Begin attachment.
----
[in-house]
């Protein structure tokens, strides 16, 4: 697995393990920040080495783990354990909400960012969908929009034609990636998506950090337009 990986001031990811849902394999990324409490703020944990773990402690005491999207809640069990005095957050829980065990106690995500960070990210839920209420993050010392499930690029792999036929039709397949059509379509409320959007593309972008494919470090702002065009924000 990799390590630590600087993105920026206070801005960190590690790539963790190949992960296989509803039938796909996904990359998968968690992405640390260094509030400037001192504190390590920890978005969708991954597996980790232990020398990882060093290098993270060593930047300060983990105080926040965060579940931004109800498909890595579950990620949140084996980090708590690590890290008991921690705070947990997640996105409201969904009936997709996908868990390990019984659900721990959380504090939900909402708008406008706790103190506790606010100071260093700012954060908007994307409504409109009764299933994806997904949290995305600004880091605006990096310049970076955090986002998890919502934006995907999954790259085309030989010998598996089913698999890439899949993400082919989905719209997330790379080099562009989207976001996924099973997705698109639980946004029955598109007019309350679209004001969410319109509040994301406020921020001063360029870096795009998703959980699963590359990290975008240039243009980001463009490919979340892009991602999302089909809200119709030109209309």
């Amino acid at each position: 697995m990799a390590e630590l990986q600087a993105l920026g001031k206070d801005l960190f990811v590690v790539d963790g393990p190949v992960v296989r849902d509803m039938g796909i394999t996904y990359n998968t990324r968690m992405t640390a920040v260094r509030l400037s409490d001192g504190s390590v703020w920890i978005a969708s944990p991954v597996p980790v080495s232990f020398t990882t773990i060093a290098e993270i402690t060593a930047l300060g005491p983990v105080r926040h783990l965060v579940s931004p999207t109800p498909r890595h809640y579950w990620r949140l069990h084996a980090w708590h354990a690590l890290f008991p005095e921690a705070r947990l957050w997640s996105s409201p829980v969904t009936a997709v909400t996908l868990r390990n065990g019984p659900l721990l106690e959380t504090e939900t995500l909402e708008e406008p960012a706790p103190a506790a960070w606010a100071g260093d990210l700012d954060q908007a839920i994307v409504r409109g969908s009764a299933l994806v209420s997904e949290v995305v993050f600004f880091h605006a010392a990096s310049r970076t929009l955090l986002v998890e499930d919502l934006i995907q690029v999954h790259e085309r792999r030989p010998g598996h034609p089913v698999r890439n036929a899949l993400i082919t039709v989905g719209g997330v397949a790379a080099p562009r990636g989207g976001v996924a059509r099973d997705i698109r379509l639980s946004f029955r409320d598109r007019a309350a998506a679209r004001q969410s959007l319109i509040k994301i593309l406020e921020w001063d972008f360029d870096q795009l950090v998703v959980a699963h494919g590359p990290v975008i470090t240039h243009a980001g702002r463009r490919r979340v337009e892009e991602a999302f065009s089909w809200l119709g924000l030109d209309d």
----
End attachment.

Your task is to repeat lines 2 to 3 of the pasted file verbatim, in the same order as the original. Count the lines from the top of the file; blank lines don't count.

């Protein structure tokens, strides 16, 4: 697995393990920040080495783990354990909400960012969908929009034609990636998506950090337009 990986001031990811849902394999990324409490703020944990773990402690005491999207809640069990005095957050829980065990106690995500960070990210839920209420993050010392499930690029792999036929039709397949059509379509409320959007593309972008494919470090702002065009924000 990799390590630590600087993105920026206070801005960190590690790539963790190949992960296989509803039938796909996904990359998968968690992405640390260094509030400037001192504190390590920890978005969708991954597996980790232990020398990882060093290098993270060593930047300060983990105080926040965060579940931004109800498909890595579950990620949140084996980090708590690590890290008991921690705070947990997640996105409201969904009936997709996908868990390990019984659900721990959380504090939900909402708008406008706790103190506790606010100071260093700012954060908007994307409504409109009764299933994806997904949290995305600004880091605006990096310049970076955090986002998890919502934006995907999954790259085309030989010998598996089913698999890439899949993400082919989905719209997330790379080099562009989207976001996924099973997705698109639980946004029955598109007019309350679209004001969410319109509040994301406020921020001063360029870096795009998703959980699963590359990290975008240039243009980001463009490919979340892009991602999302089909809200119709030109209309």
């Amino acid at each position: 697995m990799a390590e630590l990986q600087a993105l920026g001031k206070d801005l960190f990811v590690v790539d963790g393990p190949v992960v296989r849902d509803m039938g796909i394999t996904y990359n998968t990324r968690m992405t640390a920040v260094r509030l400037s409490d001192g504190s390590v703020w920890i978005a969708s944990p991954v597996p980790v080495s232990f020398t990882t773990i060093a290098e993270i402690t060593a930047l300060g005491p983990v105080r926040h783990l965060v579940s931004p999207t109800p498909r890595h809640y579950w990620r949140l069990h084996a980090w708590h354990a690590l890290f008991p005095e921690a705070r947990l957050w997640s996105s409201p829980v969904t009936a997709v909400t996908l868990r390990n065990g019984p659900l721990l106690e959380t504090e939900t995500l909402e708008e406008p960012a706790p103190a506790a960070w606010a100071g260093d990210l700012d954060q908007a839920i994307v409504r409109g969908s009764a299933l994806v209420s997904e949290v995305v993050f600004f880091h605006a010392a990096s310049r970076t929009l955090l986002v998890e499930d919502l934006i995907q690029v999954h790259e085309r792999r030989p010998g598996h034609p089913v698999r890439n036929a899949l993400i082919t039709v989905g719209g997330v397949a790379a080099p562009r990636g989207g976001v996924a059509r099973d997705i698109r379509l639980s946004f029955r409320d598109r007019a309350a998506a679209r004001q969410s959007l319109i509040k994301i593309l406020e921020w001063d972008f360029d870096q795009l950090v998703v959980a699963h494919g590359p990290v975008i470090t240039h243009a980001g702002r463009r490919r979340v337009e892009e991602a999302f065009s089909w809200l119709g924000l030109d209309d």